Why Republicans Lost: Analysis and Lessons from the 2012 Presidential Election
Print Friendly

by John Stemberger

It is hard to make the argument for one glaring reason that caused Republicans to lose the White House in 2012. It appears to be a more complex combination of circumstances that came together to produce a victory for President Obama. Here is one man’s perspective on what went wrong for conservatives and what the left did correctly.

  1. Moderate Republicans are losing Republicans. Governor Romney is a decent and honorable family man with great business and leadership experience. But the reality is Mitt Romney was a very flawed candidate from the outset. He was a Northeastern liberal and arguably the most liberal republican ever nominated for President by the Republican Party. The history of Presidential elections demonstrates a pattern of moderate Republicans losing: Goldwater, Bush I, Dole, McCain, and Romney. In my opinion Romney was the GOP candidate most vulnerable to defeat by Obama; who he was and what he stood for on his voting record is the single most significant factor in the Republican defeat.  As was commonly stated in the 2008 McCain/Obama election, conservatives did not lose the election.  Conservatives were just not on the ballot.  
     
  2. This election was all about negative energy, not positive motivation. For most conservatives Romney was the last choice in the primary because they knew when you looked into his ideological soul there was no governing first principle except political pragmatism. Romney’s favorable ratings were among the lowest ever recorded for a presidential candidate in the modern era. The motivation for grassroots conservatives was primarily negative against Obama; there was very little positive energy or enthusiasm for the future invested in the ideal of Mitt Romney. In the post-election Pew poll, a much greater percentage of Obama supporters (80%) than Romney supporters (60%) told Pew that they were voting for their candidate rather than against his opponent.
     
  3. Latinos, Latinos, Latinos! Ignore them to your peril. Hispanic Americans are the fastest growing demographic in America. Today they represent nearly one out of every six adults in the United States and this number will continue to increase. Yet 71% of Hispanic Americans voted for Barack Obama. In my opinion most of the outreach to Hispanics by the Romney campaign and by other coalition groups was misguided, anemic or completely lacking.  One such wrong-sided attempt was a newly created group for the election call “Libra” which attempted to reach Hispanics on economic issues. You are not going to teach Hispanic voters to become economic conservatives in a couple of months before an election. You have to build upon their existing core values– life, marriage and family. Hispanics are social conservatives but most GOP leadership run from social conservative issues.  I have been preaching for years in national conservative circles that we need deliberate and thoughtful outreaches to Hispanic voters and we need to develop and raise up Latin American political conservatives. If we don’t we are in trouble.  Finally, Paul Ryan is no Marco Rubio and the VP pick was a          mistake in my opinion. Rubio would have given the conservative grassroots base all the excitement and energy of Sarah Palin with none of the “bad aftertaste”. Perhaps when the time came Rubio was considered but did not want the position as Romney’s running mate. We may never know for sure.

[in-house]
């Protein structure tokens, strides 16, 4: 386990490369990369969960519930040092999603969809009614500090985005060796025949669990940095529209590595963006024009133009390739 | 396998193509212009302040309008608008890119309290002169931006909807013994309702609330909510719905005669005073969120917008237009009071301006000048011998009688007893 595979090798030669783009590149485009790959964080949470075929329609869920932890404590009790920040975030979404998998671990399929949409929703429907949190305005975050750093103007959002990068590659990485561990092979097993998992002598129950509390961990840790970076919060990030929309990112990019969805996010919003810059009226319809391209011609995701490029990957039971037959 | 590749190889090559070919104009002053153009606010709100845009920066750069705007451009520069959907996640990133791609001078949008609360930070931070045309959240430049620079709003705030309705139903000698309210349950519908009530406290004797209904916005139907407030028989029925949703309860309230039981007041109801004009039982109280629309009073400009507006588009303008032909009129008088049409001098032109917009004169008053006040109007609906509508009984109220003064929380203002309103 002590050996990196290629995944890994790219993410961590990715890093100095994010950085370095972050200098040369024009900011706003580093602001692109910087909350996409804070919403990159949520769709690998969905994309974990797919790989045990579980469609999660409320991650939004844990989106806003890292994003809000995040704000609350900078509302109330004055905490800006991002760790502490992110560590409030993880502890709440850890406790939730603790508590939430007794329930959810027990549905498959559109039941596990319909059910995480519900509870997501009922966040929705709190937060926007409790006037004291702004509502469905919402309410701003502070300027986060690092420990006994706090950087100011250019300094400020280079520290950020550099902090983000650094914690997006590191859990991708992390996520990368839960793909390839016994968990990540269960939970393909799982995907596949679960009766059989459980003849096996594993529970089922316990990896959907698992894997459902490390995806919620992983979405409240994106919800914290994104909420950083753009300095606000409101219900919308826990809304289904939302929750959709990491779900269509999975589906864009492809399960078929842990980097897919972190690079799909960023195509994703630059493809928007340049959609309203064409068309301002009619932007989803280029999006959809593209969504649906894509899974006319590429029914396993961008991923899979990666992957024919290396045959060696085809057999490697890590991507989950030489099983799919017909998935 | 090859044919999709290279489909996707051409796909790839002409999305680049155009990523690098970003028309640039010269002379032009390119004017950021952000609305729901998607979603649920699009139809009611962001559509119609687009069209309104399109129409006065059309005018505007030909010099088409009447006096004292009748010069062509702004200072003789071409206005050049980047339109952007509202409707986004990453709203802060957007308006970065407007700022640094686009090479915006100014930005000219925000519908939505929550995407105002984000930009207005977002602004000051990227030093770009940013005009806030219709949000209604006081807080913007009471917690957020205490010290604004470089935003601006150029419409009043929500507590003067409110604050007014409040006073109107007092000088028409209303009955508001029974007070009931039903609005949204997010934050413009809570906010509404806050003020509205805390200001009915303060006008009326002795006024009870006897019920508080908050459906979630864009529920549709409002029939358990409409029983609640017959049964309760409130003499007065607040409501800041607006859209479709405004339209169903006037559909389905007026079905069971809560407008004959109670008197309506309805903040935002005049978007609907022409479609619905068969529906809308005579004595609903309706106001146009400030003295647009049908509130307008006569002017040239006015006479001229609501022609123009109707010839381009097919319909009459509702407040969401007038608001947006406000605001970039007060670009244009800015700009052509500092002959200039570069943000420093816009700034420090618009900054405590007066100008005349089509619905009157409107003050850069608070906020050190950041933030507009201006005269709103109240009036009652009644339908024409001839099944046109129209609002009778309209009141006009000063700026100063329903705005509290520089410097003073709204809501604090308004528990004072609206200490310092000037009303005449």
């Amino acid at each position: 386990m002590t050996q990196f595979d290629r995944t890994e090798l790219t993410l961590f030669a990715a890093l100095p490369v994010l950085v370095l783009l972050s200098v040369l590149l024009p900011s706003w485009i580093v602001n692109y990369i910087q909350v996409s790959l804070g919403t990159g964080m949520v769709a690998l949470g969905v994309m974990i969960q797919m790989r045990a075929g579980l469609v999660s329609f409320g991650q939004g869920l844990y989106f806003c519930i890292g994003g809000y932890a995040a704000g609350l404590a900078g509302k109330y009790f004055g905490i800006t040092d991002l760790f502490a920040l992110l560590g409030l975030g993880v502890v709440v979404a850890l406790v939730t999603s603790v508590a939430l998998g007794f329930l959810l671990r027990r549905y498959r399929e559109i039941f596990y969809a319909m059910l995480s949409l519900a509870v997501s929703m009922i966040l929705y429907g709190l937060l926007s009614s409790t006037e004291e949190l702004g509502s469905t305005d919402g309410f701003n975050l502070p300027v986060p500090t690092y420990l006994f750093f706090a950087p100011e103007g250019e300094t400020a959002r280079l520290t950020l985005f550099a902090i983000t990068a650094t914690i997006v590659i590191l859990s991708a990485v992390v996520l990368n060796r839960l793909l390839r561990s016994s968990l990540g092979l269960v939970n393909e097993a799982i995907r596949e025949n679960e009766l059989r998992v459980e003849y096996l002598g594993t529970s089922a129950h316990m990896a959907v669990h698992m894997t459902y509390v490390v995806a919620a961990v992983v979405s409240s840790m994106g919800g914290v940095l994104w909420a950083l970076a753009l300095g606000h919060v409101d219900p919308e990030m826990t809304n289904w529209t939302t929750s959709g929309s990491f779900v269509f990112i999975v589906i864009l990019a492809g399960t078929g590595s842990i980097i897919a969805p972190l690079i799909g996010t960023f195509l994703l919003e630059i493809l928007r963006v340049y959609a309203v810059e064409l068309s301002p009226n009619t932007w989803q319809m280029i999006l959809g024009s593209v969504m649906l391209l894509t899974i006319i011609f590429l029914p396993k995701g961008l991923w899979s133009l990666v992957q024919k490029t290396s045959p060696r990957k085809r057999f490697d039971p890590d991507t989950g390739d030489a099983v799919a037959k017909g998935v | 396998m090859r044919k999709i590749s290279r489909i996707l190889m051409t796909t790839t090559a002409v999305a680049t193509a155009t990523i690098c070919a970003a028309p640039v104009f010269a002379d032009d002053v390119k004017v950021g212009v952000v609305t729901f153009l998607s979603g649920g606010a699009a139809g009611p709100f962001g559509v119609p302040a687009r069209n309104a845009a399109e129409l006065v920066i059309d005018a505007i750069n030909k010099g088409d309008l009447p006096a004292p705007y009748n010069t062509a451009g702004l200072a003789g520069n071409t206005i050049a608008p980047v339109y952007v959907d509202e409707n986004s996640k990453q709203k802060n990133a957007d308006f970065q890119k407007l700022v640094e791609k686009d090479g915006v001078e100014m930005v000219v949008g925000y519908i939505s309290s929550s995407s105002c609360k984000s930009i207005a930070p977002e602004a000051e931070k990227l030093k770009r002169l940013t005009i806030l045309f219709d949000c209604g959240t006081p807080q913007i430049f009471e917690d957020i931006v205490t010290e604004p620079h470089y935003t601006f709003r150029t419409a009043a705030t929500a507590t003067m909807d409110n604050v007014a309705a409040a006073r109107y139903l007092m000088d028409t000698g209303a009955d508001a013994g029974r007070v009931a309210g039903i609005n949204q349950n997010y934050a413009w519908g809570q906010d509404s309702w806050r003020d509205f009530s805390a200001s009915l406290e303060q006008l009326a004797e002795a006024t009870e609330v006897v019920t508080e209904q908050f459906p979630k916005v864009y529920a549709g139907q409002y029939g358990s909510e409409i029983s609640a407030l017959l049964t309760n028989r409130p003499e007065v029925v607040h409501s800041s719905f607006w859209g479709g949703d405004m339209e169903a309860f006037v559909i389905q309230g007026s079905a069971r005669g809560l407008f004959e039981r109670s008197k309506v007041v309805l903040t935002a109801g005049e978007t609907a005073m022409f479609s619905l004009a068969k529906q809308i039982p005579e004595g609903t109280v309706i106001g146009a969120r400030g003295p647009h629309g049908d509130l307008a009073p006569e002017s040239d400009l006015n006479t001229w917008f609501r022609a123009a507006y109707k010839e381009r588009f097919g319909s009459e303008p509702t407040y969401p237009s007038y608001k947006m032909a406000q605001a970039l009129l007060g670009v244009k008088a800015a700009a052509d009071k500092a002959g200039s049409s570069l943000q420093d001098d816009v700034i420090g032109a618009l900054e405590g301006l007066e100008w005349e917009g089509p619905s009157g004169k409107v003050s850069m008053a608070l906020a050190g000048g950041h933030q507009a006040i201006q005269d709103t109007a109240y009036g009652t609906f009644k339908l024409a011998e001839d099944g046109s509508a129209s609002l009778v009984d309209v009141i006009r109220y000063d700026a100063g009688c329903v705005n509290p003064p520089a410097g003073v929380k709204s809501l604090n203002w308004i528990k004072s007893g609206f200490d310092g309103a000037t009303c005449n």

4. If Evangelical pastors and Catholic priests do not become more engaged, conservatives can never win elections.  In my view this is the bottom line for the future.  A majority of the Republican base and grassroots are comprised of primarily religious conservatives. If we lose these voters, the GOP will never win elections. We are gradually losing them and therefore eroding our base. Leadership by Evangelical pastors and Catholic priests is the key to Republicans winning national elections—and the left knows this. We saw an unprecedented awakening of pastors in 2012 because of the enormous threat to religious liberties but I also observed a significant apathy and falling away of pastors and an indifference to their role to teach and preach on civic involvement. The left is clear on understanding how important this is. Only days after the election, a well-funded and highly developed center-left evangelical group “Denison Group” started placing internet ads influencing the faith community on Obama’s agenda for social issues over the next four years into 2016. They are thinking way ahead of us! The bottom line is this: If the ceases to see itself as a voice in the culture outside the four walls of the church then it is over politically. Conservatives will never win elections and liberals will become permanently entrenched. We must continue to educate evangelical pastors to see themselves as not just the guardians of the church and the family but also as guardians of the community and the wider culture, including civil government.